A composite formed in the above-described manner may be subject to a number of shortcomings. For example, the coefficients of thermal expansion and elastic constants of cemented carbide and diamond are different. Thus, during heating or cooling of the PDC, thermally induced stresses occur at the interface between the diamond layer and the cemented carbide substrate. The magnitude of these stresses is dependent on the applied pressure, the temperature of zero stress and the disparity in thermal expansion coefficients and elastic constants.
Another potential shortcoming which should be considered relates to the creation of internal stresses within the diamond layer which can result in a fracturing of that layer. Such stresses also result from the presence of the cemented carbide substrate and are distributed according to the size, geometry and physical properties of the cemented carbide substrate and the polycrystalline diamond layer.
European Patent Application No. 0133 386 suggests PDC in which the polycrystalline diamond body is completely free of metal binders and is to be mounted directly on a metal support. However, the mounting of a diamond body directly on metal presents significant problems relating to the inability of the metal to provide sufficient support for the diamond body. The European Patent Application further suggests the use of spaced ribs on the bottom surface of the diamond layer which are to be embedded in the metal support.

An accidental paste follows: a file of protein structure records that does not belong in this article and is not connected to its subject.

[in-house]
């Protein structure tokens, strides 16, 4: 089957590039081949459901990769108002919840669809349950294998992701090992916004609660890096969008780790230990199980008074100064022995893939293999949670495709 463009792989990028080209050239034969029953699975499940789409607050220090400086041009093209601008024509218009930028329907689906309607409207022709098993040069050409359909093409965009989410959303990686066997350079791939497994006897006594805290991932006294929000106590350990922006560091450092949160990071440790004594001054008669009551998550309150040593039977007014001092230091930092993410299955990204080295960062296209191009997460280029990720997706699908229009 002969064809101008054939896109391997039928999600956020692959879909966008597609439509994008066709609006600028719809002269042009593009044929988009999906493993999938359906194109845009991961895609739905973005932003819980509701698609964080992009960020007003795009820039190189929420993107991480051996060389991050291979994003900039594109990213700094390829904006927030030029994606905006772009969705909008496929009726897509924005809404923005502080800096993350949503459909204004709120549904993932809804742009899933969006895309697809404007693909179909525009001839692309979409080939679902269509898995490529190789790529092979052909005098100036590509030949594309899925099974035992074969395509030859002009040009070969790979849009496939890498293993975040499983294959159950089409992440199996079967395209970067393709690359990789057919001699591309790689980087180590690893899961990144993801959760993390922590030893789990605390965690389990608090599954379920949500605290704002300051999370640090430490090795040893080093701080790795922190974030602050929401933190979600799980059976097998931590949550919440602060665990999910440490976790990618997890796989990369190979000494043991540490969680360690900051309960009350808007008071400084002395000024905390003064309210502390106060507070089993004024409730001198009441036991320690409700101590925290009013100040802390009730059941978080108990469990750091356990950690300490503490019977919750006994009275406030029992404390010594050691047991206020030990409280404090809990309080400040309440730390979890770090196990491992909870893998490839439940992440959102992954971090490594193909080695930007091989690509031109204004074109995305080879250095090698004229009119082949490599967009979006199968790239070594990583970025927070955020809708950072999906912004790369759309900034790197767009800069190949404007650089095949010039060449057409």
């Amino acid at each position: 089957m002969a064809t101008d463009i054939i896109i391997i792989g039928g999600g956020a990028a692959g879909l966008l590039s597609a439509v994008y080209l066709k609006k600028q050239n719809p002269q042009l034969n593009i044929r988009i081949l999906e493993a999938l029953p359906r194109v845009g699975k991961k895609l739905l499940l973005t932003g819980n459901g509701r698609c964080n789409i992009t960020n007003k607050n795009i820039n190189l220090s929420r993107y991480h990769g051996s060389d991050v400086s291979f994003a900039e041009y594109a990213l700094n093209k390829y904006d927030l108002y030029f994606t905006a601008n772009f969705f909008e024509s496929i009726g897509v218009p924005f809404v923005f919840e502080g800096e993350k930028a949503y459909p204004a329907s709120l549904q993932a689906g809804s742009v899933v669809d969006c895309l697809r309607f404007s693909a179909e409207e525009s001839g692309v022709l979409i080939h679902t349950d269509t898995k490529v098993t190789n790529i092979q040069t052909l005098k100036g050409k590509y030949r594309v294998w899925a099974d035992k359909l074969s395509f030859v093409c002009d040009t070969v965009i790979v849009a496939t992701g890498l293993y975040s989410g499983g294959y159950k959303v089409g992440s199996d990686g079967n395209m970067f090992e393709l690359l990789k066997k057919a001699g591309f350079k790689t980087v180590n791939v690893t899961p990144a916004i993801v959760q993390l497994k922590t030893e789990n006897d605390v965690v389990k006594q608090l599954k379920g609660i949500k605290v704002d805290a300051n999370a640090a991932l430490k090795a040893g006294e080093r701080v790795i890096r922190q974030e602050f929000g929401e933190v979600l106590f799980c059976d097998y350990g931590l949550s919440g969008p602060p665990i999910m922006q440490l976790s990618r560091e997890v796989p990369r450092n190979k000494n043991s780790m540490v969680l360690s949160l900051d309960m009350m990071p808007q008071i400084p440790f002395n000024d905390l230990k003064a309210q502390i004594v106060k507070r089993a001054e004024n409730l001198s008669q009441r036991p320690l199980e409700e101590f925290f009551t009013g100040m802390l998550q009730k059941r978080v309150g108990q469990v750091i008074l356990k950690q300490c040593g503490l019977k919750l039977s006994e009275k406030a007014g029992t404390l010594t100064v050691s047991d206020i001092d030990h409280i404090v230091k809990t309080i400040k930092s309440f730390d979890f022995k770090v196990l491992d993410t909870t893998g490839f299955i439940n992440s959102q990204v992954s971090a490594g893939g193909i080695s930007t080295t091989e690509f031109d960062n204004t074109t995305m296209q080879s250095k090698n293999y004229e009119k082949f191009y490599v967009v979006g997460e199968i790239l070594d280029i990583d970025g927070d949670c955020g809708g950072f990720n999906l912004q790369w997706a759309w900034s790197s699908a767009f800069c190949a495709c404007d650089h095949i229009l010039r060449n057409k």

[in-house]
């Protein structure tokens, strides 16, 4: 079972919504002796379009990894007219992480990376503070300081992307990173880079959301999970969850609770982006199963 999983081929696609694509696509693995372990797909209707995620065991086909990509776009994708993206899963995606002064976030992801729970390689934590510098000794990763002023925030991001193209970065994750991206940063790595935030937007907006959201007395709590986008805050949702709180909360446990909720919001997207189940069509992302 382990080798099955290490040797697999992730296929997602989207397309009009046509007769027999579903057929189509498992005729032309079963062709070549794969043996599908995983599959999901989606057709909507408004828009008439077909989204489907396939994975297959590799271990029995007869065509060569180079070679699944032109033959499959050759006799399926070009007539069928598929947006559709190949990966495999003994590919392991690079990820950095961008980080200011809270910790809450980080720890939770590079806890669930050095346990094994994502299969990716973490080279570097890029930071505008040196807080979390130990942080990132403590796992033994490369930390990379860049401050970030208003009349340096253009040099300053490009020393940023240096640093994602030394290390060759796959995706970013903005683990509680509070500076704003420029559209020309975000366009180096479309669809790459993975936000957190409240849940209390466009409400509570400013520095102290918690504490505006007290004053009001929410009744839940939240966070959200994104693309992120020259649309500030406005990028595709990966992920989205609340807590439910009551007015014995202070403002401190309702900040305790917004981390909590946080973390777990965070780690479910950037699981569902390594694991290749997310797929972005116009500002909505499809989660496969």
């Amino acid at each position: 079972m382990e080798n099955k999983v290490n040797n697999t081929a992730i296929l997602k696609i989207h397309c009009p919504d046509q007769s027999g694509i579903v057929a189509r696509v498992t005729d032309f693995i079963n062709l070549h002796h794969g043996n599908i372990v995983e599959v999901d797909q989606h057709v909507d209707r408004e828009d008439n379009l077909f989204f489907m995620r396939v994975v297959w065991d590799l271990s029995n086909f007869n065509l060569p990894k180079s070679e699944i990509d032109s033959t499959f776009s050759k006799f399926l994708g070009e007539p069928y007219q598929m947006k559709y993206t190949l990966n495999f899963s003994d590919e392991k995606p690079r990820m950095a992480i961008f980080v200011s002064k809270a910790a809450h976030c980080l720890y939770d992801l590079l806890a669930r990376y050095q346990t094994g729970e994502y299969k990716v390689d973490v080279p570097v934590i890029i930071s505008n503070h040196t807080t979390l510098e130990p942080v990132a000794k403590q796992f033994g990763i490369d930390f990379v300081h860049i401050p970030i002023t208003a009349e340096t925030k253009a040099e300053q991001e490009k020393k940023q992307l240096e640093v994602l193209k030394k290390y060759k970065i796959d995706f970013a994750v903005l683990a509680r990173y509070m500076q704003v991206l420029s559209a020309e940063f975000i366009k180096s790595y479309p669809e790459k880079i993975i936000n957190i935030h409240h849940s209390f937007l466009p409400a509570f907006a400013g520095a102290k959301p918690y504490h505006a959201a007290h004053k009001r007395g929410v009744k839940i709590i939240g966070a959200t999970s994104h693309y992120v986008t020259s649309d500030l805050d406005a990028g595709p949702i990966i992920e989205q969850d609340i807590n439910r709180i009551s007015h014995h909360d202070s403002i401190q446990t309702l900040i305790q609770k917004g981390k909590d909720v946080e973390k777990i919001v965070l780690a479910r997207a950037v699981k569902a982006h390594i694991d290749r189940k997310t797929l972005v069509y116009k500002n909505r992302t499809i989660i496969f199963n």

According to the European Patent Application, the irregularities can be formed in the diamond body after the diamond body has been formed, e.g., by laser or electronic discharge treatment, or during the formation of the diamond body in a press, e.g., by the use of a mold having irregularities. As regards the latter, it is further suggested that a suitable mold could be formed of cemented carbide; in such case, however, metal binder would migrate from the mold and into the diamond body, contrary to the stated goal of providing a metal free diamond layer. The reference proposes to mitigate this problem by immersing the thus-formed diamond/carbide composite in an acid bath which would dissolve the carbide mold and leach all metal binder from the diamond body. There would thus result a diamond body containing no metal binder and which would be mounted directly on a metal support. Notwithstanding any advantages which may result from such a structure, significant disadvantages still remain, as explained below.
In sum, the European Patent Application proposes to eliminate the problems associated with the presence of a cemented carbide substrate and the presence of metal binder in the diamond layer by completely eliminating the cemented carbide substrate and the metal binder. However, even though the absence of metal binder renders the diamond layer more thermally stable, it also renders the diamond layer less impact resistant. That is, the diamond layer is more likely to be chipped by hard impacts, a characteristic which presents serious problems during the drilling of hard substances such as rock.